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Written by Montserrat González

Montserrat is a professional translator who likes to read and write fictional stories. There's nothing she enjoys more than spending time with her friends and family.

September 23, 2020

The challenge of translating technical terms


When we go into specialized translations, we usually find technical terms that turn into a real challenge, especially if they are new concepts or there are more words in the source language than in the target language.

Any professional translator, regardless of having 30 years of experience or just one, may feel in trouble when facing a large number of technical terms in the same text, especially if they are “new”.

Facing this great challenge, the translator has the task of finding concordance between the terms of both languages and go deeper into the context to be able to express the essence of the source text in the target one. All of this research work is explained in our article about the translation process.



How to translate technical terms?

When you work as a professional translator, the frequent use of foreign words it’s inadvisable because the translator job is adapting those words into the target language, and not about leaving the texts as is.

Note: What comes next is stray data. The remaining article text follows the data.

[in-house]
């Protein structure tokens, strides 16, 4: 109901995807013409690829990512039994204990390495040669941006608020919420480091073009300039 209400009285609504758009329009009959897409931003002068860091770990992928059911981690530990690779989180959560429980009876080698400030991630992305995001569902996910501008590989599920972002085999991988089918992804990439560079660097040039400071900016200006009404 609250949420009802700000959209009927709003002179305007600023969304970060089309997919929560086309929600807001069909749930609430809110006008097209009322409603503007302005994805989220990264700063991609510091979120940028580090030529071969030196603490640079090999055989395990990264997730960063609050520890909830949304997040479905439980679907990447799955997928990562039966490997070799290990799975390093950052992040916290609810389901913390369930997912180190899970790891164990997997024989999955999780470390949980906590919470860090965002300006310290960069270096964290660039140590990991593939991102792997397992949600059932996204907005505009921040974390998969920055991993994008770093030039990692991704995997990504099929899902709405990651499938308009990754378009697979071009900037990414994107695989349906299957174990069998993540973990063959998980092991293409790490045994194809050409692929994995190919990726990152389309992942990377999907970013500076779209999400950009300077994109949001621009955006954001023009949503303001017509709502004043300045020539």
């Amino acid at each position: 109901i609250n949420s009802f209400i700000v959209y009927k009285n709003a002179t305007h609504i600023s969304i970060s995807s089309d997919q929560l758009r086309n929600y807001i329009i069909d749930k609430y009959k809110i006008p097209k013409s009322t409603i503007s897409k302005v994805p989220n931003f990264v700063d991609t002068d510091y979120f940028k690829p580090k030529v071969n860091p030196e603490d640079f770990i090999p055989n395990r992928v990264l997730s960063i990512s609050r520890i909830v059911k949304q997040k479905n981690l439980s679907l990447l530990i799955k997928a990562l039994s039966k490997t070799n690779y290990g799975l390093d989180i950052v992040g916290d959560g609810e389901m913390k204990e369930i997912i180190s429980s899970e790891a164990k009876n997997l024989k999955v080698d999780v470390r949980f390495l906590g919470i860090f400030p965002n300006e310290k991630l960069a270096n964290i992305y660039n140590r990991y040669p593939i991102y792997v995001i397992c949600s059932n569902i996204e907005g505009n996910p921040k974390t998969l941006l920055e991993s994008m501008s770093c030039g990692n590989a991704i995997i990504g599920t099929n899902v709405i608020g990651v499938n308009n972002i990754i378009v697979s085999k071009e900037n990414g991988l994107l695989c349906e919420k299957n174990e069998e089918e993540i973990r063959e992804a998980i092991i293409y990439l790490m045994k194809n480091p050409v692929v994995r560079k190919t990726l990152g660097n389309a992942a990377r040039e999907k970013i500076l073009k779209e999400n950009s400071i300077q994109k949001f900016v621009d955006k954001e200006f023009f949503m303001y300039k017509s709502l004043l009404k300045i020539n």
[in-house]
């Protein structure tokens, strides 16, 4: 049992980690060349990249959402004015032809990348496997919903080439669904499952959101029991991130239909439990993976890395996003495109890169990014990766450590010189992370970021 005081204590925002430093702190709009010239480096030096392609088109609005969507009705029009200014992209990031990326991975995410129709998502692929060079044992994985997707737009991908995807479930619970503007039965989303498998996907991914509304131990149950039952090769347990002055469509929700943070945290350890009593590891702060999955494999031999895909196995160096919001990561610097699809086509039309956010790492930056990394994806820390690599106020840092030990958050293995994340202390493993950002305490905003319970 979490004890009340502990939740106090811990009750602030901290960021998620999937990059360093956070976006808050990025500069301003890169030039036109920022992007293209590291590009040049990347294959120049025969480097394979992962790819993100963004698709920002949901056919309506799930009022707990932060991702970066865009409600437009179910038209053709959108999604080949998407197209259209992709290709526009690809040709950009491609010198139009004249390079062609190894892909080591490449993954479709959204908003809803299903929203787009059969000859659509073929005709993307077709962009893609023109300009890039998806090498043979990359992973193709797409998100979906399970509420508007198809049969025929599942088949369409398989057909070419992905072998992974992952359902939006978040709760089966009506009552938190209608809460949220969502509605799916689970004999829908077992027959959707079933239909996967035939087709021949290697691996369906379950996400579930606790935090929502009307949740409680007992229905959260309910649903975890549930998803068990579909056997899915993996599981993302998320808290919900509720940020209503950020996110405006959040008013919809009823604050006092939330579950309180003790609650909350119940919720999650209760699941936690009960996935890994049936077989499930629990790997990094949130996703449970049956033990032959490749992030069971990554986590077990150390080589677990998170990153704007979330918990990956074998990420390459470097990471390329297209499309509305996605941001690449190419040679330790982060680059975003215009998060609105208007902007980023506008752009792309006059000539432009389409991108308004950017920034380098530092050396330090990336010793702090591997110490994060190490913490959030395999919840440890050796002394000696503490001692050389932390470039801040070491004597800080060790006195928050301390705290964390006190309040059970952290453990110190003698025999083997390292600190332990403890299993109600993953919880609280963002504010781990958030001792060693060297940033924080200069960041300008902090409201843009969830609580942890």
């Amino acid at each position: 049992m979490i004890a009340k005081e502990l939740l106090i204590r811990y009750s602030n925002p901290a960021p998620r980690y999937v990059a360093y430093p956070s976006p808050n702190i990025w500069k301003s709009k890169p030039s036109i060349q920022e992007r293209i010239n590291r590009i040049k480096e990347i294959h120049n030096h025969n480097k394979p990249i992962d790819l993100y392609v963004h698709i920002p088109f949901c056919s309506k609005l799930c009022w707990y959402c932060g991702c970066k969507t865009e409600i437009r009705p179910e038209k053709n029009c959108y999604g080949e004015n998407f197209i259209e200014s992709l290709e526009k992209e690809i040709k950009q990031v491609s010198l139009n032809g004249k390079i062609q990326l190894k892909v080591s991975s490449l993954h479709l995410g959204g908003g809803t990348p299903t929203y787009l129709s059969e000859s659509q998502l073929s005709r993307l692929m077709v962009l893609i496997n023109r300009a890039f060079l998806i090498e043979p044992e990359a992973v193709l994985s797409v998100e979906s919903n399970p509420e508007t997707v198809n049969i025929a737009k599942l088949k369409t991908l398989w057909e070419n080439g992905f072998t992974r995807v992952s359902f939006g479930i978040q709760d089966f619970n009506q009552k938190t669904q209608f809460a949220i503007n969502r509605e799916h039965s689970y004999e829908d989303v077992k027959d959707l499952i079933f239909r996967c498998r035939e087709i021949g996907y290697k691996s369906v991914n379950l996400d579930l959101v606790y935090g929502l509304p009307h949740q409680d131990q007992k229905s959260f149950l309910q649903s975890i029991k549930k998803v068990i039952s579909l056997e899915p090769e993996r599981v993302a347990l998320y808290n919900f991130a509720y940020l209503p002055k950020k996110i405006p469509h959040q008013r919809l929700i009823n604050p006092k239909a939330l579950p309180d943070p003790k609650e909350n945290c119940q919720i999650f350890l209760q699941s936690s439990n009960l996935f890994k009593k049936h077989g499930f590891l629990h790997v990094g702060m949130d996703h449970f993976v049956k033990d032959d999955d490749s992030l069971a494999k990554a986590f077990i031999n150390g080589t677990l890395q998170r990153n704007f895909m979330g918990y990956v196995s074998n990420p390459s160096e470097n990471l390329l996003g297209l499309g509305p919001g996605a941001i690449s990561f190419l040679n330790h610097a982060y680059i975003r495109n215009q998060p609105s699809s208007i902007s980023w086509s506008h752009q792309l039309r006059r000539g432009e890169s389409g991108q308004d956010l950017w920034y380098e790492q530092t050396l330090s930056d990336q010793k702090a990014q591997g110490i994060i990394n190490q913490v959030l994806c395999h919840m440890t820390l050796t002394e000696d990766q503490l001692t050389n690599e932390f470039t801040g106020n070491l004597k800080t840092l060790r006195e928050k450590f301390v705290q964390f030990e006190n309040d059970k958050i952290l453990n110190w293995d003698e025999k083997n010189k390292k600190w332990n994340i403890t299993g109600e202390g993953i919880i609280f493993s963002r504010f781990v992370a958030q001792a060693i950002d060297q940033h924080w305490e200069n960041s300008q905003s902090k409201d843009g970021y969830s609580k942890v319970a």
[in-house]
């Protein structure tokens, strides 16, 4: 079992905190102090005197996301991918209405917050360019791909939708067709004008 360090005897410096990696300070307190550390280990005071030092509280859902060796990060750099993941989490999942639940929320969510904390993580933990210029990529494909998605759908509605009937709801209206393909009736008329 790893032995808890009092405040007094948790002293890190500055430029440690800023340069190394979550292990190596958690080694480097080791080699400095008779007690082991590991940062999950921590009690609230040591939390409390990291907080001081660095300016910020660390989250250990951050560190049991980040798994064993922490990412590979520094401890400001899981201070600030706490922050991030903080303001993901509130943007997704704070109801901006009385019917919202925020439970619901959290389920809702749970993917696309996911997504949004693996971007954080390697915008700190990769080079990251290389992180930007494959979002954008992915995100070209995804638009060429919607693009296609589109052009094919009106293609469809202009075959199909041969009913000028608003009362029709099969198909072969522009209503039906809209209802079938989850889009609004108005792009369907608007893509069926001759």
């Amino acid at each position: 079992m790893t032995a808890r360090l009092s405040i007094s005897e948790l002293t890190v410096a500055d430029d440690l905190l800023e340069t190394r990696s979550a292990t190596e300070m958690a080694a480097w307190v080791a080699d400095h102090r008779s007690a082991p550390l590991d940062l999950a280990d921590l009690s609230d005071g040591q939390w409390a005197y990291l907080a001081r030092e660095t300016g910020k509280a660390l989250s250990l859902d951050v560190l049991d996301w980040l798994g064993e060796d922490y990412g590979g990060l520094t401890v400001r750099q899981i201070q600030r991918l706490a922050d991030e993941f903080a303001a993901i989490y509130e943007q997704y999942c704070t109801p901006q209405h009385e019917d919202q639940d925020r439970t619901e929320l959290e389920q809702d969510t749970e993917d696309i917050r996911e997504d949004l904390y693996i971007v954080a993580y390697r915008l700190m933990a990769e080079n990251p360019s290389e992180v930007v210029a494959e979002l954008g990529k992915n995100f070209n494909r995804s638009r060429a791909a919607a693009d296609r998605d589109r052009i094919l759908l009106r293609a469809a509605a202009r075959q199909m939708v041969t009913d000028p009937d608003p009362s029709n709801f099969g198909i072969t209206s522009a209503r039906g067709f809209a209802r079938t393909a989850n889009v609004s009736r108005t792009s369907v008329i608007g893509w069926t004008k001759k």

Nowadays, the use of unneeded anglicisms (especially within the advertising field) is a very common practice, since many of those words have their own equivalent in the target language. However, we know that there are some topics full of technical words which are difficult to translate.

In these cases the translator’s job becomes a tough challenge. The translator is forced to know and analyze the format and background of the topic in general. Whichever the case, a translator must be intelligent enough to know how to react according to the translation target audience.

For example, although there are terms that have an equivalent in the target language, sometimes using the established translation isn’t the best thing to do; as is the case with the word “chip” which in Spanish is “circuito integrado.”

Most Spanish speakers -who don’t speak English- know, or have heard the word “chip,” but its Spanish equivalent is known only by specialists in the electronics field. So, if the target audience of the text isn’t specialized in the field, it’s better to use the “most popular” term.

There are occasions when the equivalent term isn’t fully accepted yet. so you can use an explanatory parenthesis, but it will depend on the client’s preferences and the importance of the term within the text.

These would be very special cases since, fortunately, a lot of technical terms have their own translation. The translator can easily change the word “app” by “aplicación” or “wireless” by “inalámbrico”, because it is preferable to avoid using terms in the foreign language to express concepts that are currently known by the audience in the target language.


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